Of all first and second generation Camaros, the 1969 model stands alone as the most unique of the bunch. Except for the hood, roof and deck lid, no sheet metal carried over from 1968. Neither did the instrument panel, which was completely new for 1969 and would change again in 1970.
Why did Chevrolet go to all the trouble and expense to freshen the Camaro with a deeply recessed grille and scalloped wheel openings for 1969 when an all-new replacement was due one year later? Truth be known, Chevrolet was locked in a knock-down, drag-out battle for the number –one sales position with Ford in the late 1960s and a three year old Camaro needed help if it was to gain any ground on archrival Mustang, which was all new inside and out for 1969.
Other elements set the 1969 Camaro apart from all the others. A few hundred 1969 Camaros were factory equipped with a 427 cu-in. V8, either the all-aluminum ZL-1 or iron-block L-72. While the 427 V8 option never appeared on the dealer order forms, these could be special-ordered under codes COPO 9560 and COPO 9561. The resulting COPO rat-motor Camaros (COPO standing for Central Office Production Order) are valuable collector items today. Along with the COPO Camaros was an electrically operated, cowl induction hood, with a ram air set-up, which could also be ordered on SS and Z/28 models. Also 4-wheel disc brakes (adapted from the Corvette) could be factory ordered as options on the Z/28 and SS. Headlamp washers made their first appearance in 1969, standard on the RS and optional on all other models.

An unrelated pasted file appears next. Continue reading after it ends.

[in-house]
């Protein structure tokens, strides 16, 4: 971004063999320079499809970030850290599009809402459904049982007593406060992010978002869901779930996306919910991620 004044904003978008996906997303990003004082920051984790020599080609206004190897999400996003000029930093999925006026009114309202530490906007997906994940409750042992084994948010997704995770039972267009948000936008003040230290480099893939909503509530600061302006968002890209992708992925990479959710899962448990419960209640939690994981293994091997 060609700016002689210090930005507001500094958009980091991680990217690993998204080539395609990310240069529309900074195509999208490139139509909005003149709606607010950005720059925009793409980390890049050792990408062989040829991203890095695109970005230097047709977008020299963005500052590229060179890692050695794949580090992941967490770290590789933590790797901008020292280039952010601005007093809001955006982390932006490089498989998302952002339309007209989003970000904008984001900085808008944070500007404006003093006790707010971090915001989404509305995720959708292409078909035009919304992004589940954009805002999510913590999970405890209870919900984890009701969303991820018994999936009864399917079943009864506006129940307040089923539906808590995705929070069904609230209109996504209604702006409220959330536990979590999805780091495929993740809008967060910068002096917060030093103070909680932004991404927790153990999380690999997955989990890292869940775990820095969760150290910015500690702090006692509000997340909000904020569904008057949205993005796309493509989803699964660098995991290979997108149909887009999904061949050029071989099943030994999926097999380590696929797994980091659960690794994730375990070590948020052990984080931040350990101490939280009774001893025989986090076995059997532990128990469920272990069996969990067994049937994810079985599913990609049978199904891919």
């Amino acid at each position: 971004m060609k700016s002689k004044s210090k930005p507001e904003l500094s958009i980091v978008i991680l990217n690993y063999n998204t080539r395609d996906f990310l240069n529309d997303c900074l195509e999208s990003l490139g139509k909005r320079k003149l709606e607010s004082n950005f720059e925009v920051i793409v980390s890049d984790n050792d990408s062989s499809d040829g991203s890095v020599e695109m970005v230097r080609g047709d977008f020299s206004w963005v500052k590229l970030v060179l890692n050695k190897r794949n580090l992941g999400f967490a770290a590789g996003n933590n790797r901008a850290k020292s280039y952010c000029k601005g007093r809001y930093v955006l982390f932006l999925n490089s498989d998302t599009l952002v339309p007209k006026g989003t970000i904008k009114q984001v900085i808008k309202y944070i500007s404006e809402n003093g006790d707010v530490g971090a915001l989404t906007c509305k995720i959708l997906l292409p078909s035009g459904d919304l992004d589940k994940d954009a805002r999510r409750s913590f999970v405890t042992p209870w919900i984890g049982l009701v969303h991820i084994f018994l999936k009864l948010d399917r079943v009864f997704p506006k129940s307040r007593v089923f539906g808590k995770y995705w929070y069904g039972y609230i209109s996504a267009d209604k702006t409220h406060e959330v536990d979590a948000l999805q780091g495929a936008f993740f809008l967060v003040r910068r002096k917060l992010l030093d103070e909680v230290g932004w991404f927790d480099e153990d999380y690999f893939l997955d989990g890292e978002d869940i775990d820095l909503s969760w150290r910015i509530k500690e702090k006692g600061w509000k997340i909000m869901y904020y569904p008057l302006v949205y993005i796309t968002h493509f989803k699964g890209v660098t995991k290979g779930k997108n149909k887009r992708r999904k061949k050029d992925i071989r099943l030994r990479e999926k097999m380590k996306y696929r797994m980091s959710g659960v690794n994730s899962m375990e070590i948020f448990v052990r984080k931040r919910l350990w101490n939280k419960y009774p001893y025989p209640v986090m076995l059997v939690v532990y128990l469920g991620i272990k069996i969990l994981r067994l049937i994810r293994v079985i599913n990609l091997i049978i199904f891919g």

Various under the skin improvements made their debut in 1969. Single-piston, floating caliper front disc brakes replaced the corrosion-prone four piston design of 1967-68. Also new was a steering column mounted ignition lock, variable ratio power steering and a medium duty, 3 speed Turbo Hydra-matic 350 transmission option for all applications except Z/28 (4 speed manual mandatory) and SS396 (which got the heavy-duty Turbo Hydra-matic 400 when an automatic transmission was specified). Under the hood, the 230 cu-in inline-6 and venerable 327 V8 made their last appearances and a new low compression 307 cu-in, 2 bbl V8 was introduced. And the gas filler neck was moved to a concealed location behind the license plate and beneath the rear bumper.
The ever popular Rally Sport option continued to use vacuum operated hideaway headlamps, but for 1969, new louvered “see-through” headlamp doors were used to permit night driving in the event the doors became stuck in the closed position. For the second time in three years, Camaro was named as the Official Pace Car for the 1969 Indianapolis 500, and Chevrolet commemorated the event by producing 3675 Pace Car replicas. Sold under the RPO code Z11, all were orange-on-white SS/RS convertibles. Model year 1969 also marked the last time a convertible would be offered in the Camaro line until 1986.
A total of 243,085 1969 Camaros were produced during its extended model year, which ran 18 months- well into the 1970 calendar year.
by Tom Currao & Ron Sessions (From Camaro Restoration Handbook)
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